It is easy to condemn others for their pain, for their anxiety, for their depression (though I am not depressed), for their inability to deal with things WE pride ourselves on handling effortlessly. It is easy to say and think, ‘What a WIMP! If I were in her situation, I would never allow A; I would stand up for myself; I would do it better, do it right. I wouldn’t be in pain…’

As if, in some sick way, not being prey to the horrors of psychosomatic pain made one a superior human being, a stronger and more normal person.

Sometimes I get so desperate that I feel like screaming, ‘You try living in my body for ten minutes, never mind all day every day, and THEN you can judge and make insensitive comments. Until then, shut up and stop being so bloody sanctimonious…’

But of course I never do – because who knows what agonies my interrogator is going through as he or she passes judgement upon my perceived inadequacy?

What I will say is this: If someone shares long-term constant pain (whether it be physical or emotional) with you, that person is actually doing you an honour, trusting you, putting you above the common herd with whom their communication is largely superficial.

My close circle of friends know me, and are there for me. They do not judge or dismiss or tell me that I am making things up, or exaggerating, or pathetic. I am blessed to have these people in my life.

Today? I will try my absolute best to get through it with as many smiles as I can. I will hold my head high and not let the world see the agony underneath – and I will continue to hope that, one day, there will be an easing, an end to this: That, one bright day, I will leap out of bed, after a night of uninterrupted sleep, and my muscles and nerves will be quiescent and not screaming.

Today? I will NOT give in to the occasional whisper of thought which says, ‘You’d be better off dead…’ because I know others value and love me, and I also know that I still have a great deal to contribute to our lovely world, that my life is worth continuing. I will not let pain defeat me.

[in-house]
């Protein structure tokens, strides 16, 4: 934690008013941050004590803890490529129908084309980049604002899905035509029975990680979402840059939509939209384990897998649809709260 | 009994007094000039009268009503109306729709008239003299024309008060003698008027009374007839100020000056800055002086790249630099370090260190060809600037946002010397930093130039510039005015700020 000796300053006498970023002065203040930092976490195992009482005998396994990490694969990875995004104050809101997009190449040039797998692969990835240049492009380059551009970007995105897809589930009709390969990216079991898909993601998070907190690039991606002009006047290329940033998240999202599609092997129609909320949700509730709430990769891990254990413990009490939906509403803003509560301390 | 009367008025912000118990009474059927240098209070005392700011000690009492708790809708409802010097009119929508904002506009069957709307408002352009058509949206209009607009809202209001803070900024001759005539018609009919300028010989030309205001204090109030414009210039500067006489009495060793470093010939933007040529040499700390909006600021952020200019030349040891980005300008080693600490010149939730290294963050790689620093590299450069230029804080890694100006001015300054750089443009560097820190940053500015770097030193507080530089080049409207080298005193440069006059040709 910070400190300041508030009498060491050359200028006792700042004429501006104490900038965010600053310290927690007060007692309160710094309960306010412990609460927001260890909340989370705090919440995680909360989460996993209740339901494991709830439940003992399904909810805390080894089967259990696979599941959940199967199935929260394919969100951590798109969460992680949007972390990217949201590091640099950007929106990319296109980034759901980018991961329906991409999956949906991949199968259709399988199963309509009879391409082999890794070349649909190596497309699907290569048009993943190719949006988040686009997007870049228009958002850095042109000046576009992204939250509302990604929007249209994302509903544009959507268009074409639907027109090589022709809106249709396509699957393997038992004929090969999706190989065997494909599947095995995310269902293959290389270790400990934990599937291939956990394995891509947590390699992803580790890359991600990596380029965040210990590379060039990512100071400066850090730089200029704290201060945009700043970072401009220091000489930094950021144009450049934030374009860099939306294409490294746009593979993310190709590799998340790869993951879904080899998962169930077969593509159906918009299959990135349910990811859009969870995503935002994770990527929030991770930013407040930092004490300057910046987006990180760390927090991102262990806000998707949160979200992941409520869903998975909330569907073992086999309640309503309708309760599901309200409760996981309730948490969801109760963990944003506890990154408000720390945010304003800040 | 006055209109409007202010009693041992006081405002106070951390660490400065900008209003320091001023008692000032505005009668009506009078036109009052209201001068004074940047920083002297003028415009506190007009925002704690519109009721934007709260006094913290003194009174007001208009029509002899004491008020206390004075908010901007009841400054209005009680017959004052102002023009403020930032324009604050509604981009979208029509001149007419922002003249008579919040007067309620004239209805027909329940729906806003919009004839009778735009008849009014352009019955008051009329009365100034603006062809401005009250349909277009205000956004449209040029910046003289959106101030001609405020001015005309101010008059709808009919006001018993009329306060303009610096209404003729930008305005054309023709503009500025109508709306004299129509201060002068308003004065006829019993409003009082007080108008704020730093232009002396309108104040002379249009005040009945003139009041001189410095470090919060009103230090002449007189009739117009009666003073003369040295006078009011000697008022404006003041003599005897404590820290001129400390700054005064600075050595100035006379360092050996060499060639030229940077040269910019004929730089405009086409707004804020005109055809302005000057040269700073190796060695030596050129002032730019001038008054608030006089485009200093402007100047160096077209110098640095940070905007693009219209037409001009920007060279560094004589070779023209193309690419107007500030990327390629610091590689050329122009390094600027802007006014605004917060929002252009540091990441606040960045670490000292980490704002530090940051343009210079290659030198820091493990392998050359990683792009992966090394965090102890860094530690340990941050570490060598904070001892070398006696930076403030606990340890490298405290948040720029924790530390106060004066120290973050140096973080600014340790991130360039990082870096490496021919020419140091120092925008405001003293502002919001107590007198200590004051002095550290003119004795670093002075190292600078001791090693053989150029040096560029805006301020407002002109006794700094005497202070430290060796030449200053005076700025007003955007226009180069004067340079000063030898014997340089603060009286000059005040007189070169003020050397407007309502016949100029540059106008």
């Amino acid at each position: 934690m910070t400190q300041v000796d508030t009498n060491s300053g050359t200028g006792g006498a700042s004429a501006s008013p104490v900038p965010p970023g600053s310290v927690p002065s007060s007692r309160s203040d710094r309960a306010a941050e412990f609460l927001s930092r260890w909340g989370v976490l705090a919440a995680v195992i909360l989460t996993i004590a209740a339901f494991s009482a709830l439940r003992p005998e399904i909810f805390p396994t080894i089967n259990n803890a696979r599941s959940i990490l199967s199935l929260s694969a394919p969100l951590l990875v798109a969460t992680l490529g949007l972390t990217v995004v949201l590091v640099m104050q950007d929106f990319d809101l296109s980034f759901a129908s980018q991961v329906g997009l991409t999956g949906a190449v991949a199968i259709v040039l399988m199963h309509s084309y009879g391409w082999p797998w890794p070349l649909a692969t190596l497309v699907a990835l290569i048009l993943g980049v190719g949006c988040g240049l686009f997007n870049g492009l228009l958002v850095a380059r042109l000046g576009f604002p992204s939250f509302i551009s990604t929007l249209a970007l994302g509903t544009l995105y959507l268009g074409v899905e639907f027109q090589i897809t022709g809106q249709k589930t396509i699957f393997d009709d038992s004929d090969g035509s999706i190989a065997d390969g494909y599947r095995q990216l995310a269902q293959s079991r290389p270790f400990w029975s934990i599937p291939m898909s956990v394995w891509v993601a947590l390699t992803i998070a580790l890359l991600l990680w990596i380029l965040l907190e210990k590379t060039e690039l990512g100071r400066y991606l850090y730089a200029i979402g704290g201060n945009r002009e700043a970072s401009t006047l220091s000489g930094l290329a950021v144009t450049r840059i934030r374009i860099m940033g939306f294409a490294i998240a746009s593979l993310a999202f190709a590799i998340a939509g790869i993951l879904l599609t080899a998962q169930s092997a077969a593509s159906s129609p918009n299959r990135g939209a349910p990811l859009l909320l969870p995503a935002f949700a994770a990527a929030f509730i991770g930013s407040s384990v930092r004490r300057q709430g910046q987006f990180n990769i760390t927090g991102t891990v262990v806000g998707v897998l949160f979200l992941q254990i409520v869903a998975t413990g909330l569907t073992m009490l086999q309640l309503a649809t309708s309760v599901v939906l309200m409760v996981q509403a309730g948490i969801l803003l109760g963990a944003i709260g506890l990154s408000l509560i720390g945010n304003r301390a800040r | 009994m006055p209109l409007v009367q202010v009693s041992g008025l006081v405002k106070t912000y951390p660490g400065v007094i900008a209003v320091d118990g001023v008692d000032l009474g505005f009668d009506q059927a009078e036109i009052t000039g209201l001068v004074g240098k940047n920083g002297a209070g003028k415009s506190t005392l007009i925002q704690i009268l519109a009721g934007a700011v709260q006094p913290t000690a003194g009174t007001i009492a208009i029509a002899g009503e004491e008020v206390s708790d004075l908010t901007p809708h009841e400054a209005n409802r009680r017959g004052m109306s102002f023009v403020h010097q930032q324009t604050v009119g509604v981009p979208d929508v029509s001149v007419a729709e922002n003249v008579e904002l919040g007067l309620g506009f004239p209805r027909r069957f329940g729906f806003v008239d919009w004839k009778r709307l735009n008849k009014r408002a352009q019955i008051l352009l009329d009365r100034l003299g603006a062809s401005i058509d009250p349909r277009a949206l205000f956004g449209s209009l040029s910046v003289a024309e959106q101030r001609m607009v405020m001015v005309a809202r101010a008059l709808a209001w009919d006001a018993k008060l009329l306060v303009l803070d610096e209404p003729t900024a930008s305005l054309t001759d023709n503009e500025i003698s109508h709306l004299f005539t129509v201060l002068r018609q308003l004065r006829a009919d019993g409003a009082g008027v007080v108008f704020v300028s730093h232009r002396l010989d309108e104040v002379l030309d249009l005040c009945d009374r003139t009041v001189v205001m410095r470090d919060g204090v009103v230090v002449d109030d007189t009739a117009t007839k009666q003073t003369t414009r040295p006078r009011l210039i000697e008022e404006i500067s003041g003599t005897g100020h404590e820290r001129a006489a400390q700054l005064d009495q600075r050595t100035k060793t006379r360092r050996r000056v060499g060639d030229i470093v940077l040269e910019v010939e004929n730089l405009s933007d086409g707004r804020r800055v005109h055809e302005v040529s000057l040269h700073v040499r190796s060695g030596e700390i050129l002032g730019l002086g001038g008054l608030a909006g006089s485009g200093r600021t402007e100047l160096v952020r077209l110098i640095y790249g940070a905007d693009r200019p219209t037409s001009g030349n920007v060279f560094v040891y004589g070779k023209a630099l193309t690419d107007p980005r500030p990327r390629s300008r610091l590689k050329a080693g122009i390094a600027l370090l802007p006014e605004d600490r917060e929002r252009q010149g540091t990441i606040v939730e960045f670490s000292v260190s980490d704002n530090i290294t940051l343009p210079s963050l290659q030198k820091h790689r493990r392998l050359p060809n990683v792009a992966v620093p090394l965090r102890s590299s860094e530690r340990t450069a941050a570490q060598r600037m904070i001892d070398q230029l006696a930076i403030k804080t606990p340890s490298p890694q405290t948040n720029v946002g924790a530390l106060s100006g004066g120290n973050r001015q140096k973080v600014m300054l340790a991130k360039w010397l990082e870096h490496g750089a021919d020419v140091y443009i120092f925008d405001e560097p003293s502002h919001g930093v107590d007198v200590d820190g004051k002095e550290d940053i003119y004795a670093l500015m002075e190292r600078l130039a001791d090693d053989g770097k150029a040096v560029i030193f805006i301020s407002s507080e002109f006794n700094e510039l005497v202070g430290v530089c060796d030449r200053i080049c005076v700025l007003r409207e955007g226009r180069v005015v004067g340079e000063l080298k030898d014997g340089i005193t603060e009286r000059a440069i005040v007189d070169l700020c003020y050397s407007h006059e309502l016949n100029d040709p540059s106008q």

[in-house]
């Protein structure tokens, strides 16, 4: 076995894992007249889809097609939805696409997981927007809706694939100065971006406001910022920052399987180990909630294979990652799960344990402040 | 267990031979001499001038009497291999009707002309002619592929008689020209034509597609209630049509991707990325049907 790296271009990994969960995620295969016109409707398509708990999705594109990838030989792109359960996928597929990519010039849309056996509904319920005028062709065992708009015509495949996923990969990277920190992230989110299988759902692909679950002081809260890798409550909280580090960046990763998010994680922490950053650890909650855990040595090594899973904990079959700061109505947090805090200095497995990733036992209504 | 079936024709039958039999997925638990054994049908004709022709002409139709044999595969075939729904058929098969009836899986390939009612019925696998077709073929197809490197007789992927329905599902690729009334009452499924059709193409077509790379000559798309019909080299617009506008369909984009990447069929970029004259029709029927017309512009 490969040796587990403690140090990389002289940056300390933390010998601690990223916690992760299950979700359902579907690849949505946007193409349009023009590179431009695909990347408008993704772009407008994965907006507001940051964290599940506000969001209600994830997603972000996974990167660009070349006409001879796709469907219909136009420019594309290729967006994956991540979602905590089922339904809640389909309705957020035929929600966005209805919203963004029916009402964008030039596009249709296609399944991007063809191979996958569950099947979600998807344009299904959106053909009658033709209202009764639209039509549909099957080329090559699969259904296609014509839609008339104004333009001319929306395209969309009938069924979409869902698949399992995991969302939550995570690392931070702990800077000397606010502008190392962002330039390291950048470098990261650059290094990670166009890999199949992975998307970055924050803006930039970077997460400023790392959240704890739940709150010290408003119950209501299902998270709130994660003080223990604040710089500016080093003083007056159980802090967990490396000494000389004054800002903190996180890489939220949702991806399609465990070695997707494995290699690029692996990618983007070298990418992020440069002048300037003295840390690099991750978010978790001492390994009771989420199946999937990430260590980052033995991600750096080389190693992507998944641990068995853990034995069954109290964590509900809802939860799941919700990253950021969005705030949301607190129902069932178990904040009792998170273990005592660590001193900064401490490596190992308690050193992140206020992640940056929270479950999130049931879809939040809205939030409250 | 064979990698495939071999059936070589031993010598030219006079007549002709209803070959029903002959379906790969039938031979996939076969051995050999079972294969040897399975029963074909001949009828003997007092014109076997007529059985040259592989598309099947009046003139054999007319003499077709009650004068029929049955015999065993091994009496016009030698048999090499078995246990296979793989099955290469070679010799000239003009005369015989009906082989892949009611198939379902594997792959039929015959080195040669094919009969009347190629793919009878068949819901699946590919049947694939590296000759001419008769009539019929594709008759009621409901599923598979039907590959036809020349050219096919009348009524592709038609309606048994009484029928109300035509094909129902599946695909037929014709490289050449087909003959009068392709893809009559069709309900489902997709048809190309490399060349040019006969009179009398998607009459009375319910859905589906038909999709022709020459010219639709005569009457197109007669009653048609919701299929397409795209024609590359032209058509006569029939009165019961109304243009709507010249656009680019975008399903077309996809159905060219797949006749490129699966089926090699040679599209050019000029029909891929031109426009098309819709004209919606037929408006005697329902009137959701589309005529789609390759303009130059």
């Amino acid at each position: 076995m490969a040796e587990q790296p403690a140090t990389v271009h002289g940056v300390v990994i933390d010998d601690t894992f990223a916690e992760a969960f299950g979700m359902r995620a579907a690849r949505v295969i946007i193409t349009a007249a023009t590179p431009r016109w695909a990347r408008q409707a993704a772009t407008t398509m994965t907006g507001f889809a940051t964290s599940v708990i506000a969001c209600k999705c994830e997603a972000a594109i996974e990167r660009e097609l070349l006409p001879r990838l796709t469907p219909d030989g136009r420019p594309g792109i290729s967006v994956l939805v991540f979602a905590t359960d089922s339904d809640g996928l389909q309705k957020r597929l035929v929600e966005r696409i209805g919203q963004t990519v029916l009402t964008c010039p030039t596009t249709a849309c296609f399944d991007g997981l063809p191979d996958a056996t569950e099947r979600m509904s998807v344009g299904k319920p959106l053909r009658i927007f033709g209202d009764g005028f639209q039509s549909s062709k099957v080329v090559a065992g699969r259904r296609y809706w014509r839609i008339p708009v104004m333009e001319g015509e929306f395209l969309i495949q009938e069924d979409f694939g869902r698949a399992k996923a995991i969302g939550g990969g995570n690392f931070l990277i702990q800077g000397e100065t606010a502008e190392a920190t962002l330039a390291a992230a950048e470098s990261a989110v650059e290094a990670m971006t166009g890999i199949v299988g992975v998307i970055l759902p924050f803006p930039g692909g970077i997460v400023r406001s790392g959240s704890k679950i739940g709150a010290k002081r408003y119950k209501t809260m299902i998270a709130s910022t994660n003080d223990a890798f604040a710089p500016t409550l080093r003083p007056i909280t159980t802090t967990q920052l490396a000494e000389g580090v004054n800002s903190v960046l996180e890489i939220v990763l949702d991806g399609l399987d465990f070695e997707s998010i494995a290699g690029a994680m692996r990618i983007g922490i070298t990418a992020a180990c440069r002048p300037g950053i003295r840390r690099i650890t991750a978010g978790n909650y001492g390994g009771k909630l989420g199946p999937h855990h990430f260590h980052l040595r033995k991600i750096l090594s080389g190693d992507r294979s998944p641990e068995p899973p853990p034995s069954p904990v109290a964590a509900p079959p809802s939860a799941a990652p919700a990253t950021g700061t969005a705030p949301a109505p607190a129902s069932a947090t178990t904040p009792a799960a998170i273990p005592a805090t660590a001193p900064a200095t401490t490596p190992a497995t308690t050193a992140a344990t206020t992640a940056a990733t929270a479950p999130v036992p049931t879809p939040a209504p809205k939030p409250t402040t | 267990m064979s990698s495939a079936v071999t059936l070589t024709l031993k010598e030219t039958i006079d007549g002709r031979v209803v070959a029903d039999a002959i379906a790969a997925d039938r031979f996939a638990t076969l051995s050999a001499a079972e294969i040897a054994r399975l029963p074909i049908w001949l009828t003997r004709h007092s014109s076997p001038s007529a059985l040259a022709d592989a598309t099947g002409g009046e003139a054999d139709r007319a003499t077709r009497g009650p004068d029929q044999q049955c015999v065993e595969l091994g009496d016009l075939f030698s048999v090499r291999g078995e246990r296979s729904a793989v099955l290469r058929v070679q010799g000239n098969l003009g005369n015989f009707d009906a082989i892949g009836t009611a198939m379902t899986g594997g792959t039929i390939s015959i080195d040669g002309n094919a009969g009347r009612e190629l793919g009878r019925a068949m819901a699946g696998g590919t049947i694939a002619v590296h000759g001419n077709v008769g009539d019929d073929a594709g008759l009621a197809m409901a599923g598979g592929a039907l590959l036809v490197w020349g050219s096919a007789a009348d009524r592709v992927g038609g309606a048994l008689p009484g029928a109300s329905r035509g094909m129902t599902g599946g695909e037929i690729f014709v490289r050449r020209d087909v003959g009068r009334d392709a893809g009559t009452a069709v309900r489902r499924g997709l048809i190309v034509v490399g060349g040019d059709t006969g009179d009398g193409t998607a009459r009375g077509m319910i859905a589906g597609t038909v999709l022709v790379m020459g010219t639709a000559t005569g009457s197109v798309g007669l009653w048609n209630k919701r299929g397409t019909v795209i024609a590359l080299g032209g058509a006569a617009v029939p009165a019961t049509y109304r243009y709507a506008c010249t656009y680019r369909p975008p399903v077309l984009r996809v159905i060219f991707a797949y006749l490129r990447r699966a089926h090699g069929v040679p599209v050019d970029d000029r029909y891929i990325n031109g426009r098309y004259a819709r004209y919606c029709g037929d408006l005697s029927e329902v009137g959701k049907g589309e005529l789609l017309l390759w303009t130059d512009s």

12 thoughts on “Constant Back and Referred Pain

  1. I understand what it means to have psychosomatic pain, although for me, it seems that my mind DULLS most kinds of pain rather than amplifying them. Except for those on the inside…

    Unfortunately, empathy is not something that many people use well… they can’t relate to pain.

    Liked by 1 person

    1. alienorajt

      I think you have hit the nail on the head here, Noah. Many people pride themselves on either feeling no pain or being brave enough to defeat it in one way or another – and can look down on those of us, like me, who genuinely struggle to achieve the Holy Grail of Mind over Matter. Those on the inside I understand only too well. Thank you, as ever, for your perceptive and empathic comment. xx


  2. Reading some of this post, Ali, my first reaction was, to be honest, ‘Bollocks’.

    NOT, I hasten to add, at you…but at those who think fluffy thoughts and pretending things are okay solves anything.

    You have a number of very real, concrete, horrible things going on… and just as a placebo actually works because the body accepts it as real, regardless of what the conscious mind knows, so does the body truly feel pain, get ill or sink into depression when things are far from right. It might make no sense… it hurts just as much as a diagnosable injury…but sometimes I think that is the only freedom we feel we have as a physical being to express the true and invisible inner hurt. And when the hurt gets too much, it has to find some way out or we’d implode. The fact that you are still standing after all of the abominable things you have been through… that you are still laughing with friends and even now girding your loins for a new life ahead, just proves that you are a bloody sight stronger than the critics might think.

    I’m just waiting to see you in the full and joyous flow of freedom πŸ˜€ xxx

    Liked by 2 people

  3. Julie

    You would make an excellent nurse! Let this difficult experience be the bedrock of your next reincarnation, for the benefit of us all! Sorry, about the selfishness of this post… πŸ™‚

    Liked by 1 person

  4. {{{hugs}}} Big hot water bottle, fluffy duvet, hot chocolate (with the teeny marshmallow) type hug. Stay strong, dearest

    PS If anyone starts a sentence with “Have you tried… ” just poke the blighters in the eye with a haddock. (I always keep one to hand. Just in case… πŸ˜‰ )

    Liked by 1 person